I have been trying out new recipes for roast chicken for years. Some are really successful, others less so. But almost all of them are variations on the same theme - American flavors, some herbs, some garlic. You get the picture. Tonight for dinner I wanted to try something new out and make an Asian-inspired roast chicken recipe. So we started discussing options and somehow I came up with the idea of making miso-marinated or rubbed chicken. I love the idea of a marinade, but when you marinate your chicken the skin never quite crisps up as much as I want it to, unless you pat it really dry or allow it to air dry in the fridge. Plus marinating requires time and time was something we didn't have - by the time we got home from the grocery store it was already after 7 pm. So we decided to make some miso butter (like in David Chang's Pan-Roasted Asparagus, Poached Egg & Miso Butter), and rub it under the skin of the chicken breasts before roasting them. I have rubbed various compound butters under the skin of turkeys on Thanksgiving, but I have never tried it with chicken breasts. So we stuffed our chicken breasts with miso butter and then cooked it up using our go to roast chicken breast recipe, only we bumped up the heat a little because these chicken breasts were massive and with the layer of butter we thought it could cook at a slightly higher temperature. We took some inspiration from this recipe from Food & Wine for the gravy and just kind of made things up as we went along. As a random side dish, I took some inspiration from my newest cookbook, Cooking in the Moment by Andrea Reusing, and tossed some cooked edamame with some shichimi togarashi for a really easy (and tasty) side.
The chicken was juicy and tasty (those were the adjectives Alex came up with to describe it). I was thinking more along the lines of savory, warm and hearty - the type of dish that you would love to eat on a cold evening. Miso has such an interesting and unique flavor that really permeates the chicken while the butter keeps the chicken very moist. The flavor profile here was very distinct from all of the other roast chicken recipes we have tried over the years, which was great. And the skin crisps up very well, which is something that both Alex and I love. If you aren't a huge fan of the flavor of miso, you can adjust the ratio of butter to miso accordingly, but since I really enjoy the flavor of white miso we kept the ratio about 50-50. I think this would make a really good recipe for a whole roast chicken. You could stuff the miso butter under the skin on the breasts and thighs and then roast until done. I might even stuff the cavity with a little more miso butter, or just some shallots and herbs.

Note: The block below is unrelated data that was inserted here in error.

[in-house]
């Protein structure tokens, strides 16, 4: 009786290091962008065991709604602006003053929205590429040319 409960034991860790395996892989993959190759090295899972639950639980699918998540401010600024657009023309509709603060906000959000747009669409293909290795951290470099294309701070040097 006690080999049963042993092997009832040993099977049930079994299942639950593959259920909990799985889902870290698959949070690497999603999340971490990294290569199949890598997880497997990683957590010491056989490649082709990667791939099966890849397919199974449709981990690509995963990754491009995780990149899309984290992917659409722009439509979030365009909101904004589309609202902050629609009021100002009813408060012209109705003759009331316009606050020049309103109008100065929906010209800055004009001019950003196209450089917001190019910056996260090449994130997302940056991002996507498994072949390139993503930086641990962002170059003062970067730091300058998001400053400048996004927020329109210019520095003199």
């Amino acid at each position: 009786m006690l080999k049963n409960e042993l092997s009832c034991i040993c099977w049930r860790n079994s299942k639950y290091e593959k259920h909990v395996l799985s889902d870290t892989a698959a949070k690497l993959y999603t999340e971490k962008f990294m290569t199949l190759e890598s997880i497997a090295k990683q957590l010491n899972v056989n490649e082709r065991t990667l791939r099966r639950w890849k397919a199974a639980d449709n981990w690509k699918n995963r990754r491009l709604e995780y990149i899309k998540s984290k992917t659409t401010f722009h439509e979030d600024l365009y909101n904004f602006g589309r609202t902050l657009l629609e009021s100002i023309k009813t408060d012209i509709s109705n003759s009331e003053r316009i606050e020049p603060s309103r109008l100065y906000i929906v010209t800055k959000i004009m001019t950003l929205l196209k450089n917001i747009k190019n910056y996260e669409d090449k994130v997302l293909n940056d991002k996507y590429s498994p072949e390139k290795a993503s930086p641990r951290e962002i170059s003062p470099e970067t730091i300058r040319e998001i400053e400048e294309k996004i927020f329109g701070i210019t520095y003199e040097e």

Recipes after the jump!
Miso-Roasted Chicken with Miso Pan Gravy
2 bone-in, skin-on chicken breast halves
2 tbsp shiro miso
2 tbsp unsalted butter, softened
1 scallion, thinly sliced on the bias
1 tsp ginger, peeled and minced
3 shallots, halved, plus 1 tbsp shallot, finely minced
1 tbsp peanut oil
Preheat oven to 425 degrees F.
Rinse chicken breasts and pat dry. Gently separate chicken skin from the breasts.
In a small bowl, mix together miso, butter, scallions, ginger and minced shallots. Carefully work the miso-butter mixture under the skin of the chicken, spreading it evenly. Season chicken with s&p. Heat a cast iron skillet over medium-high heat. Add peanut oil. Once oil is hot, add chicken skin side-down and sear until golden brown, about 3-4 minutes. Turn the chicken over and add shallots, tossing them a few times to coat lightly in oil. Place in the oven. Roast chicken until the chicken is fully-cooked and juices run clear when pierced with a sharp knife, about 25-30 minutes.
Remove chicken breasts from the pan and place on a plate, tented with tin foil. Add remaining miso-butter mixture to the cast-iron skillet. Stir miso-butter mixture into chicken drippings until well-combined. Spoon pan gravy (including shallots) into a small bowl or gravy boat.
Serve chicken with pan gravy and bread to soak up the pan gravy.
Edamame with Shichimi Togarashi
1 package frozen, shelled edamame
Cook edamame in boiling water according to package instructions. Drain well. Season to taste with salt and shichimi togarashi.